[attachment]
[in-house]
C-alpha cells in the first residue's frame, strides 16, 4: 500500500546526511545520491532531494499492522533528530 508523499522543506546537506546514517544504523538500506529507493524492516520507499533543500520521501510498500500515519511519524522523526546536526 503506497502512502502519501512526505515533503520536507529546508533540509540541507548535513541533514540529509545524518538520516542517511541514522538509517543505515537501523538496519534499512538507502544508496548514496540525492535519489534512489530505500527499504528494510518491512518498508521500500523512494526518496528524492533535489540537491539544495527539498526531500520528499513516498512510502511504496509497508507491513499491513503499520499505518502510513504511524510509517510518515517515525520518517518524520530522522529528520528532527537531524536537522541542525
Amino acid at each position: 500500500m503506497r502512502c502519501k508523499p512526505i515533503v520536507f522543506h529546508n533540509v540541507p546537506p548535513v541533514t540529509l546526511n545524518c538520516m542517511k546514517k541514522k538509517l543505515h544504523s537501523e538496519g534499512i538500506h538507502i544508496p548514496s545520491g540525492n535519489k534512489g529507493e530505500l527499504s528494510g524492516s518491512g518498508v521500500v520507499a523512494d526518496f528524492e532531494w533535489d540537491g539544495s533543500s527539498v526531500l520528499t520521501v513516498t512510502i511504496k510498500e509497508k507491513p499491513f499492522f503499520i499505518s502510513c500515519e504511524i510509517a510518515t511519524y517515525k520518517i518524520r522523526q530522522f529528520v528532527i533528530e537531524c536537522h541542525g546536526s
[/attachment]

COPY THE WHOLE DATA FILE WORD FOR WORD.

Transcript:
[in-house]
C-alpha cells in the first residue's frame, strides 16, 4: 500500500546526511545520491532531494499492522533528530 508523499522543506546537506546514517544504523538500506529507493524492516520507499533543500520521501510498500500515519511519524522523526546536526 503506497502512502502519501512526505515533503520536507529546508533540509540541507548535513541533514540529509545524518538520516542517511541514522538509517543505515537501523538496519534499512538507502544508496548514496540525492535519489534512489530505500527499504528494510518491512518498508521500500523512494526518496528524492533535489540537491539544495527539498526531500520528499513516498512510502511504496509497508507491513499491513503499520499505518502510513504511524510509517510518515517515525520518517518524520530522522529528520528532527537531524536537522541542525
Amino acid at each position: 500500500m503506497r502512502c502519501k508523499p512526505i515533503v520536507f522543506h529546508n533540509v540541507p546537506p548535513v541533514t540529509l546526511n545524518c538520516m542517511k546514517k541514522k538509517l543505515h544504523s537501523e538496519g534499512i538500506h538507502i544508496p548514496s545520491g540525492n535519489k534512489g529507493e530505500l527499504s528494510g524492516s518491512g518498508v521500500v520507499a523512494d526518496f528524492e532531494w533535489d540537491g539544495s533543500s527539498v526531500l520528499t520521501v513516498t512510502i511504496k510498500e509497508k507491513p499491513f499492522f503499520i499505518s502510513c500515519e504511524i510509517a510518515t511519524y517515525k520518517i518524520r522523526q530522522f529528520v528532527i533528530e537531524c536537522h541542525g546536526s